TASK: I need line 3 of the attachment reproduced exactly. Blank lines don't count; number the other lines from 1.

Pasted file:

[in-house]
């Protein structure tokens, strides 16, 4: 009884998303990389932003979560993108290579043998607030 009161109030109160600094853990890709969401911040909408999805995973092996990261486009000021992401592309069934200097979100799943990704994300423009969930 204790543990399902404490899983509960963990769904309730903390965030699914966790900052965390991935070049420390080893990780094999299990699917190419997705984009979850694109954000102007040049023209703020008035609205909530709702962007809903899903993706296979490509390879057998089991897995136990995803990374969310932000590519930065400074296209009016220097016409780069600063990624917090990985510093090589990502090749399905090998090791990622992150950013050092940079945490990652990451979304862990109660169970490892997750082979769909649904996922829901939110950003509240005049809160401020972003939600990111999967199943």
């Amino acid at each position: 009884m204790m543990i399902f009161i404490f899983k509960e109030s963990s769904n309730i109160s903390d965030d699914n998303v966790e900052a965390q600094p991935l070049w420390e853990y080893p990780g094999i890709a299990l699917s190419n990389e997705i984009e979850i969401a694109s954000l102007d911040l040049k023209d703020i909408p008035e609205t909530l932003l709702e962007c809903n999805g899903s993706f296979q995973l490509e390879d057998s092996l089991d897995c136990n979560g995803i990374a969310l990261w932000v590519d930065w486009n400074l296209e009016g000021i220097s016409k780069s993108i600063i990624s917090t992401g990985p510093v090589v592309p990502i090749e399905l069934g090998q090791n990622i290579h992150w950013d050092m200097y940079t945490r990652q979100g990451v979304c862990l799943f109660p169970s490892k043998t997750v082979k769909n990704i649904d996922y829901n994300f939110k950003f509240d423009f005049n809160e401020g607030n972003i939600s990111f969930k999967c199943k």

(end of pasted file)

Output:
């Amino acid at each position: 009884m204790m543990i399902f009161i404490f899983k509960e109030s963990s769904n309730i109160s903390d965030d699914n998303v966790e900052a965390q600094p991935l070049w420390e853990y080893p990780g094999i890709a299990l699917s190419n990389e997705i984009e979850i969401a694109s954000l102007d911040l040049k023209d703020i909408p008035e609205t909530l932003l709702e962007c809903n999805g899903s993706f296979q995973l490509e390879d057998s092996l089991d897995c136990n979560g995803i990374a969310l990261w932000v590519d930065w486009n400074l296209e009016g000021i220097s016409k780069s993108i600063i990624s917090t992401g990985p510093v090589v592309p990502i090749e399905l069934g090998q090791n990622i290579h992150w950013d050092m200097y940079t945490r990652q979100g990451v979304c862990l799943f109660p169970s490892k043998t997750v082979k769909n990704i649904d996922y829901n994300f939110k950003f509240d423009f005049n809160e401020g607030n972003i939600s990111f969930k999967c199943k």